John Monahon:                So what are some things, having been through this a couple times, that you wish you would’ve known at the very beginning?

Peter Paglia:                       As I look at both processes, I guess I’d come back to some of the earlier points, but I’d probably say three things. First, make sure the market opportunity and the business model justifies the investment capital that you bring into the capital. I think that it starts with that, and it starts with knowing how much capital you need needs to be the size of the business you think you can build and continue to pass that, continue to stress that business model.

                                                The second thing is I mentioned the leadership team a couple of times. I think that’s absolutely critical. Surround yourself with the leadership team that can lead and fold up under these kinds of circumstances. And I’d say I do a specific shout out the finance person. I was fortunate to have a CFO at Azimuth and a VP of finance at OnBoard that really were essential. Without them, neither deal would’ve happened. You’ve got to make sure I think maybe more than any role that that person is prepared to go through the diligence. In a small company, you’re wearing a lot of hats, and the finance person touches so much that that role is critical.

                                                And then thirdly, I’d say, again, just work closely with the investors, your board of directors, making sure that the expectations are set up front. And I think we did a good job of that, particularly at OnBoard Security to involved them from the beginning so that when we got to the stage where we were looking to pivot from investment to an acquisition, it was a relatively easy conversation.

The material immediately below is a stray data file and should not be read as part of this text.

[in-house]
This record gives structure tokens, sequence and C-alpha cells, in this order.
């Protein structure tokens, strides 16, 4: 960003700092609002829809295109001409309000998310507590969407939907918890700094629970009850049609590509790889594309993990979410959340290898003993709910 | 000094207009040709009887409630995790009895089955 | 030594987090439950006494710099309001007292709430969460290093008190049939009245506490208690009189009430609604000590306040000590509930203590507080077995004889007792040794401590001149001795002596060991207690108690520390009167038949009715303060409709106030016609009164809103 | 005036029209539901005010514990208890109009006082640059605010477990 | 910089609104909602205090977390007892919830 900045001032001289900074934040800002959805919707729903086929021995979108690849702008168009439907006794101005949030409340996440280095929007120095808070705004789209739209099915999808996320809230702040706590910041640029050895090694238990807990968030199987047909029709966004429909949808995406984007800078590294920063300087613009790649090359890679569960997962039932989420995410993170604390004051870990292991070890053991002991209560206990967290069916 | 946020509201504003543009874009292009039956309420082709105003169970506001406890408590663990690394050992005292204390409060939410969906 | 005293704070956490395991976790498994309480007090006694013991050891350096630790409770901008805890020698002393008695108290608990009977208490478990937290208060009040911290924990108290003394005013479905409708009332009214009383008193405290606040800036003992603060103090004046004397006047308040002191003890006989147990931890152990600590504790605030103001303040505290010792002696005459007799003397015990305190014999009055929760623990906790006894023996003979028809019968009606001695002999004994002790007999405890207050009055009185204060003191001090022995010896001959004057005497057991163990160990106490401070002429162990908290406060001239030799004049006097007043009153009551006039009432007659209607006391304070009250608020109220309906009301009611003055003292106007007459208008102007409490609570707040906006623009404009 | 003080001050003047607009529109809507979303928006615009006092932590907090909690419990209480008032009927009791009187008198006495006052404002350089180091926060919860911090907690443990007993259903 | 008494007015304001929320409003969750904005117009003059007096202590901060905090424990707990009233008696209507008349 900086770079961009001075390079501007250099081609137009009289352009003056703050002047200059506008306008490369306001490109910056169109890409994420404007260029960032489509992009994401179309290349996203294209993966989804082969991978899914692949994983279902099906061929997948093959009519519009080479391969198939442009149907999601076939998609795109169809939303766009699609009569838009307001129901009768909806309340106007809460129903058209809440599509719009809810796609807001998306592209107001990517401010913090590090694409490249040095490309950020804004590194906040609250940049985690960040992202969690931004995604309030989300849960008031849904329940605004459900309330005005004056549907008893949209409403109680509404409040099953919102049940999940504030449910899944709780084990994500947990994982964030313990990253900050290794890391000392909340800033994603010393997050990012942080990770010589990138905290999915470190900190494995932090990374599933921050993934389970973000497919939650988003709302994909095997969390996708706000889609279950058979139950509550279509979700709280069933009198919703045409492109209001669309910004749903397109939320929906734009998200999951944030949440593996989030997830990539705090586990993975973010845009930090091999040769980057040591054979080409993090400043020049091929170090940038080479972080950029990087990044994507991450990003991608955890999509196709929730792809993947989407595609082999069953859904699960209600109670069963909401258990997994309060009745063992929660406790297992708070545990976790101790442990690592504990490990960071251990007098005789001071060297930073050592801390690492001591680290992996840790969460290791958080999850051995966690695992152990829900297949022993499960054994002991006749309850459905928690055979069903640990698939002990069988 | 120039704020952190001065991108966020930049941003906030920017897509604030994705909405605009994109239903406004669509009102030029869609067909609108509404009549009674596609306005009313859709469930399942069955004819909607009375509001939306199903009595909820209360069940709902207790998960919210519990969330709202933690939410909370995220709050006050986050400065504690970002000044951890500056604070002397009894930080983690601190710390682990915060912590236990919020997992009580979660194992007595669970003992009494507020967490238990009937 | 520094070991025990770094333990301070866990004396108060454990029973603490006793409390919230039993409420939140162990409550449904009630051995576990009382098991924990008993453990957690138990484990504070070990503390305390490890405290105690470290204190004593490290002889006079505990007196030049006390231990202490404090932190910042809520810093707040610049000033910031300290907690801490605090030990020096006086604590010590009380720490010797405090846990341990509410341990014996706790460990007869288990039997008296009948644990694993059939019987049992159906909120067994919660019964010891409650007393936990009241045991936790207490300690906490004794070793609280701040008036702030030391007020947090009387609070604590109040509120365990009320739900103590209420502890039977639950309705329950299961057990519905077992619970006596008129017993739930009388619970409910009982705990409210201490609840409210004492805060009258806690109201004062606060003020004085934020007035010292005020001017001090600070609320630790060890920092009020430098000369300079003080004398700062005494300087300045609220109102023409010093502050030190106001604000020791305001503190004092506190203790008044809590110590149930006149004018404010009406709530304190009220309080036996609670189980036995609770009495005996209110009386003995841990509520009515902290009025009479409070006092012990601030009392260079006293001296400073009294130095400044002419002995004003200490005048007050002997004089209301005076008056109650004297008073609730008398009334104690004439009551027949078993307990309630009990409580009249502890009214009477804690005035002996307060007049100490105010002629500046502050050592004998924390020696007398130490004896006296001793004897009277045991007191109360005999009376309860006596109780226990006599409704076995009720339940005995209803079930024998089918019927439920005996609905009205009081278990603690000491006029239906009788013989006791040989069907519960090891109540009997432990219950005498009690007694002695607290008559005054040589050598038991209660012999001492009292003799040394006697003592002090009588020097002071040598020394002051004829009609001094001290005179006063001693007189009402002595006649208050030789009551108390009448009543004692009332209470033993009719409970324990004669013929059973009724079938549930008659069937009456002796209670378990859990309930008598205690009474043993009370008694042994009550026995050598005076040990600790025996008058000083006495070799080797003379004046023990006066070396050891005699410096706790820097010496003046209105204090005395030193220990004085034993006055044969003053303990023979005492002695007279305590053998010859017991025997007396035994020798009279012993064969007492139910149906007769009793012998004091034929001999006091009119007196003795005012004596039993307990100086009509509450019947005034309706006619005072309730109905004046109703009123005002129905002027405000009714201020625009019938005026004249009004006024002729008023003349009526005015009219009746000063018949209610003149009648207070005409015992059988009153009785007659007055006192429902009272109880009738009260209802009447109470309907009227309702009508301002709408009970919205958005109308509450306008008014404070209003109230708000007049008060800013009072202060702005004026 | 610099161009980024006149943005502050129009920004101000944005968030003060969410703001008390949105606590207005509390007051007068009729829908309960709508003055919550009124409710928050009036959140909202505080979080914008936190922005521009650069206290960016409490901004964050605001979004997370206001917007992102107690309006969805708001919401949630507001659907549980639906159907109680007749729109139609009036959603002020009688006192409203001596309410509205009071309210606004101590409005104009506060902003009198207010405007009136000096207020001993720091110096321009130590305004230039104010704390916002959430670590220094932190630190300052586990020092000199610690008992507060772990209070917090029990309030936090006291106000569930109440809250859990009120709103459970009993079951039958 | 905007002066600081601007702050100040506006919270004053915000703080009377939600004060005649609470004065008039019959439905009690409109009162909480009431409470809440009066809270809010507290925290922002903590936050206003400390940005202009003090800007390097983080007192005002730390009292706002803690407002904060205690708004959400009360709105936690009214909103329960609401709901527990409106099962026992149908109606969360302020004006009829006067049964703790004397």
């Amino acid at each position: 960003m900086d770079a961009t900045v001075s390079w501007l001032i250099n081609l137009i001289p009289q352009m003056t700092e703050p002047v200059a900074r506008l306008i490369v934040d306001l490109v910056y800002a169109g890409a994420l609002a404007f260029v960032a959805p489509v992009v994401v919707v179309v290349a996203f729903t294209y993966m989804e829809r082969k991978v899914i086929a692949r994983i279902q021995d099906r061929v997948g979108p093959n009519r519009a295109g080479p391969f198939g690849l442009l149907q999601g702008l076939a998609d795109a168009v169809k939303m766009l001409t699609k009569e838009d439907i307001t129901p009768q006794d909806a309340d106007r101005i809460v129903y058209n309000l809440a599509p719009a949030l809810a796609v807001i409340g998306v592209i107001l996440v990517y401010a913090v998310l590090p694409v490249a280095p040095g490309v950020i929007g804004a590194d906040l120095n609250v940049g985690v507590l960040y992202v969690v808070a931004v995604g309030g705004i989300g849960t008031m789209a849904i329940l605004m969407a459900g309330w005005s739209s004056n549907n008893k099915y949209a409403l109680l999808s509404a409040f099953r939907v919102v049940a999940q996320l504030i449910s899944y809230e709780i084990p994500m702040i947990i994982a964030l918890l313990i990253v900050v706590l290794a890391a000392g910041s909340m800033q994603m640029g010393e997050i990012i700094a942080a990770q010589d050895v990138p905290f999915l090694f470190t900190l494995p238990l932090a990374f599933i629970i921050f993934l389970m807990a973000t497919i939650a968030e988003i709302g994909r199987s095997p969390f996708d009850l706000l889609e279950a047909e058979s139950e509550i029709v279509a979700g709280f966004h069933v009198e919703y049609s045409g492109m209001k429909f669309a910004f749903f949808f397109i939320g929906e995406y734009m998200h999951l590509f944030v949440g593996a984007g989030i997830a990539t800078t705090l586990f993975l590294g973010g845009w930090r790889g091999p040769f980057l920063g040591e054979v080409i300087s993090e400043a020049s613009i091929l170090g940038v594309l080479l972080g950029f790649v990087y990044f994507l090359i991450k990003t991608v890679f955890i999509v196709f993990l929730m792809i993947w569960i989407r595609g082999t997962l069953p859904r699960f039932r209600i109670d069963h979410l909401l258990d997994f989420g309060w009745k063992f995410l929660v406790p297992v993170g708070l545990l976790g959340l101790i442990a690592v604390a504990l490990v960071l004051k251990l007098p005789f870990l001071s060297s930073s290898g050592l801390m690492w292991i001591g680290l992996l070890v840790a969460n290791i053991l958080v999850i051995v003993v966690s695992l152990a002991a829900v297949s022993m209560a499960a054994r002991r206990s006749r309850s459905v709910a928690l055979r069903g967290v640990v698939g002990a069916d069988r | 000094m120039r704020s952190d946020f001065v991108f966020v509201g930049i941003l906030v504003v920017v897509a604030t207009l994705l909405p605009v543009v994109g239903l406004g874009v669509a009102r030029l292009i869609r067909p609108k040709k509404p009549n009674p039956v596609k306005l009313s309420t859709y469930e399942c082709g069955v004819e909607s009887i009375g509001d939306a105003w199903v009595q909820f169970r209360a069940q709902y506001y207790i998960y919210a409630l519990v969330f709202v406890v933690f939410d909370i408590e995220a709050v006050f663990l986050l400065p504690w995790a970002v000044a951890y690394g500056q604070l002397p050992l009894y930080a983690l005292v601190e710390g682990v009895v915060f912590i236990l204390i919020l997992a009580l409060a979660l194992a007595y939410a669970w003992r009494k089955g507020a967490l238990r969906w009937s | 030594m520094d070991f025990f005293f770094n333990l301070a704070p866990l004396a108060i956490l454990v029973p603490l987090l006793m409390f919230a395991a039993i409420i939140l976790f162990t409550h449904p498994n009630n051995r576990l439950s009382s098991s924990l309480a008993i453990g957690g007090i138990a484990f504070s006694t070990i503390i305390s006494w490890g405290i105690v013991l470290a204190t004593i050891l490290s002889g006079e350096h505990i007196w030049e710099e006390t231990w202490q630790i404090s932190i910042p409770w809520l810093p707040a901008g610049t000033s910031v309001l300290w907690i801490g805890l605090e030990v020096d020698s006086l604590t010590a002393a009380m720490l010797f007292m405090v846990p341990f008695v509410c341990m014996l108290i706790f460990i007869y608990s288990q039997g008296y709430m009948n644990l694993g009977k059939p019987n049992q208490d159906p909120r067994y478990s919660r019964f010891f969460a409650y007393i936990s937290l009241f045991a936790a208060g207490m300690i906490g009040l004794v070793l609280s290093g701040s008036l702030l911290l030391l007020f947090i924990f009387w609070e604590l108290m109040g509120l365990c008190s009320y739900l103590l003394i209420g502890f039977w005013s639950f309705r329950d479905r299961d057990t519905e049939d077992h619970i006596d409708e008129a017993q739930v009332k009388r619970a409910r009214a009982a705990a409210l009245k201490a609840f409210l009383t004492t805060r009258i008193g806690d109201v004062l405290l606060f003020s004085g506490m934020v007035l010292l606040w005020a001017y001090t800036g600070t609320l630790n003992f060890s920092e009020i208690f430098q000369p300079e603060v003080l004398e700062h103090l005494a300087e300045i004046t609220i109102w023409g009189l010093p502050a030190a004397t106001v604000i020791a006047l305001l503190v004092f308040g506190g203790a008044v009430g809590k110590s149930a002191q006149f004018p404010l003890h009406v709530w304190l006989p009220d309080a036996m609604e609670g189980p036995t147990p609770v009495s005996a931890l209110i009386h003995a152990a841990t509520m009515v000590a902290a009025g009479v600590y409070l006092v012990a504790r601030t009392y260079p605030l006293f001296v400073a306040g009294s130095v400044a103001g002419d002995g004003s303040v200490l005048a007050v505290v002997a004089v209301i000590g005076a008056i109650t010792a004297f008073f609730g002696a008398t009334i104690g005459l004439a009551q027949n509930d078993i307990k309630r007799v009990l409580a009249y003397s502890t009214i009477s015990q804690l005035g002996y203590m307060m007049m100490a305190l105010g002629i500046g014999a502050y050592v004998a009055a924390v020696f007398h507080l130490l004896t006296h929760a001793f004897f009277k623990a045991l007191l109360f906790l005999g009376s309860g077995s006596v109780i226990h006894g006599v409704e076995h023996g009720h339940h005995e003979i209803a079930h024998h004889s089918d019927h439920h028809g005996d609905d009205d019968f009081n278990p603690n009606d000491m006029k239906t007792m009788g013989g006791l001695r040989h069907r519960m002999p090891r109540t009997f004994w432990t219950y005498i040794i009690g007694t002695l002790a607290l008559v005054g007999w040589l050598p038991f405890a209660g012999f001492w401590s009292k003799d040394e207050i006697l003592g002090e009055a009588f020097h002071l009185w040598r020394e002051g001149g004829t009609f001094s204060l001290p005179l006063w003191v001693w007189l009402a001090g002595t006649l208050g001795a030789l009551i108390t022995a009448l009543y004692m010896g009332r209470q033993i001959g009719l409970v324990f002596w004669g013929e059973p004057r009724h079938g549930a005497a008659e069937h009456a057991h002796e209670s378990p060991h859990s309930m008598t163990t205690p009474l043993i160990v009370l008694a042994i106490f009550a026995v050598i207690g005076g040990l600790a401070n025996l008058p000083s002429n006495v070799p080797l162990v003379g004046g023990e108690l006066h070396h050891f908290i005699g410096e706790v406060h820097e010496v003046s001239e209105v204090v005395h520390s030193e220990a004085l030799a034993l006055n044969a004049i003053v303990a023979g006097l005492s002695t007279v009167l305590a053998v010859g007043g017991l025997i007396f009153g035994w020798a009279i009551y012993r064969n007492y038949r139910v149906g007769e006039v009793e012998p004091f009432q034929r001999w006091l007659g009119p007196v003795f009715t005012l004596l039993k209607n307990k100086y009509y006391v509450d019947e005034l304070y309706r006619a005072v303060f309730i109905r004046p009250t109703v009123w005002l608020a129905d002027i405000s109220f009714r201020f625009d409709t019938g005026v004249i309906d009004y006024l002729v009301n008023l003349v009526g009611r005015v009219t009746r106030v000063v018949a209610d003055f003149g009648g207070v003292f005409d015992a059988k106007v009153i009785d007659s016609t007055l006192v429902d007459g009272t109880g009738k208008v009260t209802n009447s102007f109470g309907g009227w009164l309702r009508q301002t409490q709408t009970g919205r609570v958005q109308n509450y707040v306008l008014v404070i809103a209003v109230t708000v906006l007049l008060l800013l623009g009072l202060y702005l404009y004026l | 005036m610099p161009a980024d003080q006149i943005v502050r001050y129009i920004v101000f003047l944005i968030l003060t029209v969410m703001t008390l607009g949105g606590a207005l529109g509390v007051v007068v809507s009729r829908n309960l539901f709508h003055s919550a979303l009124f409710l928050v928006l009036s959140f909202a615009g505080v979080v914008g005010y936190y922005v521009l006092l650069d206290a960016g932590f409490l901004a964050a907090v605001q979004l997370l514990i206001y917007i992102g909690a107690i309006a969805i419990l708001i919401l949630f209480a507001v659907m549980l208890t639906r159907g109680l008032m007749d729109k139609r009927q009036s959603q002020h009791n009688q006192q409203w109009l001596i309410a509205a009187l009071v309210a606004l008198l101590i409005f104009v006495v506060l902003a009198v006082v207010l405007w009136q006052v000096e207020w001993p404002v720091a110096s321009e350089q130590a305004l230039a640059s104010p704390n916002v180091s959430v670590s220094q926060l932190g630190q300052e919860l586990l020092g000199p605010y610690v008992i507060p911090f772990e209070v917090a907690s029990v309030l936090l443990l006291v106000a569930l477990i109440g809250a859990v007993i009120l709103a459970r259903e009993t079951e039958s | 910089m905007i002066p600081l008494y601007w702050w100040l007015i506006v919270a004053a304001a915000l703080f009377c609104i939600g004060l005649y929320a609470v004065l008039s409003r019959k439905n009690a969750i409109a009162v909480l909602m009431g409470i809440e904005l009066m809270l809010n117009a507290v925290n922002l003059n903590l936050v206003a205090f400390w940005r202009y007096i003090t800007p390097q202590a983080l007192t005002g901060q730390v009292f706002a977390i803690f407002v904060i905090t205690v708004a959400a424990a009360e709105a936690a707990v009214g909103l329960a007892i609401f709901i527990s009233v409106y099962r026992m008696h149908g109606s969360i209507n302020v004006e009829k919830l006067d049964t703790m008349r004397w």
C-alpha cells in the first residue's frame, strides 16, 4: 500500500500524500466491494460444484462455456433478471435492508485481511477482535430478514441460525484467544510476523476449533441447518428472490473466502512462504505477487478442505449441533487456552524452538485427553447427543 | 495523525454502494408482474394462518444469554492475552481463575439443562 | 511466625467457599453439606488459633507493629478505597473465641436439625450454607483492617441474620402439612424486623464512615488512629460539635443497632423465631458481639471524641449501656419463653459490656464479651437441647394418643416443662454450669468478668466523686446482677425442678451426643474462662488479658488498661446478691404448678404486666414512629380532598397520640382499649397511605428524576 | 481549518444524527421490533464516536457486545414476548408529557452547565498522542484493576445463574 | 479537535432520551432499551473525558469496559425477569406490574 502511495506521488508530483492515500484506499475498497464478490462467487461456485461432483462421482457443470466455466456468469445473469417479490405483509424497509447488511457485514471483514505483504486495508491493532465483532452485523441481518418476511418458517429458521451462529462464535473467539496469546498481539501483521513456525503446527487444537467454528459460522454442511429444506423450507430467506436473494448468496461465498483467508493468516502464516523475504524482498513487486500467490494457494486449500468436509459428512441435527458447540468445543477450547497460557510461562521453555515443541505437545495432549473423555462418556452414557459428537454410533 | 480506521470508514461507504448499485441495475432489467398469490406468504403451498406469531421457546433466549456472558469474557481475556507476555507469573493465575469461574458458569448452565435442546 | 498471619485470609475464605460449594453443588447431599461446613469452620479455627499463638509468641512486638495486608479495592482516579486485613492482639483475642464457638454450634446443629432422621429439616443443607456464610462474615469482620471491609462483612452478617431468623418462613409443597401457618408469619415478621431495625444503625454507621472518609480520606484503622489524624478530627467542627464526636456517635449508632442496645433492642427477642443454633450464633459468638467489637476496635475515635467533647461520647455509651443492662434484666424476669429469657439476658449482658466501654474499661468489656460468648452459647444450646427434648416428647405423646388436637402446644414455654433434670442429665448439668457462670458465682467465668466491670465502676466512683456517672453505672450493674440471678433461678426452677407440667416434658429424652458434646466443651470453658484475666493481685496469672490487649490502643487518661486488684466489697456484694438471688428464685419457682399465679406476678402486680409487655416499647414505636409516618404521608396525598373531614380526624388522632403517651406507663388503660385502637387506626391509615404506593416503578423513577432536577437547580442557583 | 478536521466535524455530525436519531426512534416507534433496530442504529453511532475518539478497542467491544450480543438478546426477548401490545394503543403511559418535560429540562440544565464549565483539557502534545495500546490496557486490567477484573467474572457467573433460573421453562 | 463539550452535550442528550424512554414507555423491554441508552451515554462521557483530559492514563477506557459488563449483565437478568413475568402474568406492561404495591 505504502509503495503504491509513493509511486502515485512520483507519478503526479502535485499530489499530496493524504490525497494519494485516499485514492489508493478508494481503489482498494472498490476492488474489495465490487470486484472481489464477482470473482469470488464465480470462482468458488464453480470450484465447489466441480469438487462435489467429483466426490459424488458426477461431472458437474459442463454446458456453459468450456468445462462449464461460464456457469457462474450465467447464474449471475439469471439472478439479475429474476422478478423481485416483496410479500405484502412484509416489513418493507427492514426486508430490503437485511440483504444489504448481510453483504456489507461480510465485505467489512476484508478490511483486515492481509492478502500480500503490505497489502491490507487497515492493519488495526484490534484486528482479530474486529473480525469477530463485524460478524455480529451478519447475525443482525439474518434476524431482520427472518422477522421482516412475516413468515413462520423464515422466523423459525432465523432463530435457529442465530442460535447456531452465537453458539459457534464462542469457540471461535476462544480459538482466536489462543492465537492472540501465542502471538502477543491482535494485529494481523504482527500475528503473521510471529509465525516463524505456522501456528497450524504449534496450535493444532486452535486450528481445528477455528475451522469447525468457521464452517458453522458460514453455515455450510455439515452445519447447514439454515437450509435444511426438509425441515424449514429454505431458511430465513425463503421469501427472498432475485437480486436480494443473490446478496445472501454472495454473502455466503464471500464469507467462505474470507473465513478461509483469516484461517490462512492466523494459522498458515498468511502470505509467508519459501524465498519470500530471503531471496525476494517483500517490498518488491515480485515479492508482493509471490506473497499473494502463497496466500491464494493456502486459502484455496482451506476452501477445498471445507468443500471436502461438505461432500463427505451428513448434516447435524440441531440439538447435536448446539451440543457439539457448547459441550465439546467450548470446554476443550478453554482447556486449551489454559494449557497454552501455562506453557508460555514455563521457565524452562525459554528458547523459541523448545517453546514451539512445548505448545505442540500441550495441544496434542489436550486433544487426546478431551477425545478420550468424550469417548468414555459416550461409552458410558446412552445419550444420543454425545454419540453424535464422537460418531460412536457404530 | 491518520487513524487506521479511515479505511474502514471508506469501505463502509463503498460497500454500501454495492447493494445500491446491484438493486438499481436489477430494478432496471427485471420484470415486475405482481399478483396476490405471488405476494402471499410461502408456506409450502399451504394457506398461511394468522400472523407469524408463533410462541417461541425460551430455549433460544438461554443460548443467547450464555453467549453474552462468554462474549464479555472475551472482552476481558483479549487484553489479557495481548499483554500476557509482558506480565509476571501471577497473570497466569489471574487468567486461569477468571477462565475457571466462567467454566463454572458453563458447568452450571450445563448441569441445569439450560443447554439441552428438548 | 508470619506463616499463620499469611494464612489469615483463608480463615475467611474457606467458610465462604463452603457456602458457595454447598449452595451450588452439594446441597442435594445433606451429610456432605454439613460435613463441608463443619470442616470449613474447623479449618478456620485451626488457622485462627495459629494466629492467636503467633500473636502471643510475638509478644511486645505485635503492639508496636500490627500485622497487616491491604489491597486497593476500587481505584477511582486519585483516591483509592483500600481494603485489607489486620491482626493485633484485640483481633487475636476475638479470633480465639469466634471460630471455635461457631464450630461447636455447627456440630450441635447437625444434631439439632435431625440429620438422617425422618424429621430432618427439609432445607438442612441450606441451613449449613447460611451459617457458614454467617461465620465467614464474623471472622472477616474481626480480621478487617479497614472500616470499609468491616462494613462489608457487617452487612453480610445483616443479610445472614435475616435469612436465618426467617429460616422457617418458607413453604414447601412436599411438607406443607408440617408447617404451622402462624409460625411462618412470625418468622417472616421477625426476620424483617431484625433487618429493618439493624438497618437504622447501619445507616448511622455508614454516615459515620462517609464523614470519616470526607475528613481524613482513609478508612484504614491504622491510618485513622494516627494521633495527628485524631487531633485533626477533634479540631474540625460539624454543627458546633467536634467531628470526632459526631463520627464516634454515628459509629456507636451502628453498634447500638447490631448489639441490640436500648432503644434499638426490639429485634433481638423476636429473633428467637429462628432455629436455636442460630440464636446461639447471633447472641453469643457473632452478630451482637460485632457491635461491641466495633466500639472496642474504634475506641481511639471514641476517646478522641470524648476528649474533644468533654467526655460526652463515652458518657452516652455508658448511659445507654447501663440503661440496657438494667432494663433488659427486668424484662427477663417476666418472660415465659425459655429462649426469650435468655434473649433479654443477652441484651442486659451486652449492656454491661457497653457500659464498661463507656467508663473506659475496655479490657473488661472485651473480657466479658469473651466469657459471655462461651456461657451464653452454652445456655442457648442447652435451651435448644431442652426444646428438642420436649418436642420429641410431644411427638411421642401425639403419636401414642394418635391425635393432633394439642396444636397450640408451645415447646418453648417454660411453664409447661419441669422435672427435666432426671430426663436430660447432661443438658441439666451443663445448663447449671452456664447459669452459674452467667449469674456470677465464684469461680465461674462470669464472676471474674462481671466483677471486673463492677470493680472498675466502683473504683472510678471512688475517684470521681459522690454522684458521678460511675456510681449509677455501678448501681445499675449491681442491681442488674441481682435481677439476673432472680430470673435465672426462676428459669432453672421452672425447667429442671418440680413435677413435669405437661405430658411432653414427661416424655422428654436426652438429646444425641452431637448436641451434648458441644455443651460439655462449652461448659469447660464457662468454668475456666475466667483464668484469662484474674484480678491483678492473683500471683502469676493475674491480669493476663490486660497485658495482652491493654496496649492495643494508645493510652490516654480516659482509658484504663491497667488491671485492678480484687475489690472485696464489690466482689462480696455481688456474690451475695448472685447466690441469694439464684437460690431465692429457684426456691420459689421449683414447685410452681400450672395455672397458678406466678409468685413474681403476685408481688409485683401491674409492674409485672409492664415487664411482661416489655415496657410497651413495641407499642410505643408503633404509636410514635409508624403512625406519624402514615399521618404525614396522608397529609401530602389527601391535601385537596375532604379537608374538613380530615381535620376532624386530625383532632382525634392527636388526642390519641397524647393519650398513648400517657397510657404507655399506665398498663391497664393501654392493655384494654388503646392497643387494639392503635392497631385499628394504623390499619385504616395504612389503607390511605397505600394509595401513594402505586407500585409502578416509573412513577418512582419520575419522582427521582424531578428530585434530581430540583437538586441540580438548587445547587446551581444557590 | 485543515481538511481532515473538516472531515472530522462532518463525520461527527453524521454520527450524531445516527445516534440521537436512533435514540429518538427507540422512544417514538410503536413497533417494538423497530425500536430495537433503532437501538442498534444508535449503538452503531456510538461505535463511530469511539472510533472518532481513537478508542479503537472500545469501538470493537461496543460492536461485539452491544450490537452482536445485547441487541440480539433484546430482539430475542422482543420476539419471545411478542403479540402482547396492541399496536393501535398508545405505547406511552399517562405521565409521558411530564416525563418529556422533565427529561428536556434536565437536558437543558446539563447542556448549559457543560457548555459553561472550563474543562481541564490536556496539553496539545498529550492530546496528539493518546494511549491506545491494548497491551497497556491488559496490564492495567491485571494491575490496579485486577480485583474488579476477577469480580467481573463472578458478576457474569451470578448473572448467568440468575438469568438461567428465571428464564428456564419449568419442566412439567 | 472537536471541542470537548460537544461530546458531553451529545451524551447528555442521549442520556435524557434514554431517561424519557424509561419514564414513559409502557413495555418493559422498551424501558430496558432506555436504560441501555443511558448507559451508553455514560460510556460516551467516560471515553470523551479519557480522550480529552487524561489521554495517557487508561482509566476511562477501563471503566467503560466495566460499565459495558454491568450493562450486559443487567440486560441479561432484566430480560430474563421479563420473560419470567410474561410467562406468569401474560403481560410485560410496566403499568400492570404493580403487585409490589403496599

John Monahon:                Now that you have two solidly behind you, home runs, what are you up to these days? How are things going post-sale?

Peter Paglia:                       Yeah, I would say for me, after the acquisition of OnBoard, what I’ve been doing, John, I’ve been doing some advisory work. I’ve been advising and consulting for growth stage companies really looking for help around this idea of how do you define strategy, translate that strategy to go-to-market that scales, and then companies that are also looking at strategic investments. I’m seeing a lot of companies in that stage where they’re trying to scale, and they’re trying to find out does their business model scale. Are they getting the right level of investment, and then what is that strategic ecosystem look like ultimately when you’re starting to think about some exit down the road. So that’s what I’ve been doing really since March is working with a handful of companies. It’s been a ton of fun, and at some point, I plan to take on a full time operating role in the not too distant future.

John Monahon:                There’s no lack of businesses out there that need that sort of advice. So that’s a fortunate thing. Well, Peter, this has been fantastic. I mean, I loved hearing about your experience about how you’ve taken two companies now successfully through, and the things that you’ve learned to get there. This has been very enjoyable. I mean, is there anywhere that our listeners can get in touch with you?

Peter Paglia:                       Sure. You can connect with me on LinkedIn. That’s P-E-T-E-R P-A-G-L-I-A.

John Monahon:                Thank you, Peter. This has been a wonderful episode. I really appreciate it.

Peter Paglia:                       Thank you, John.

Announcer:                        This has been In Process, conversations about business in the 21st century with Evelyn Ashley and John Monahon. Presented by Trusted Counsel, a corporate and intellectual property law firm. Are you interested in being a guest on our show? Email our show producers at For more information on Trusted Counsel, please visit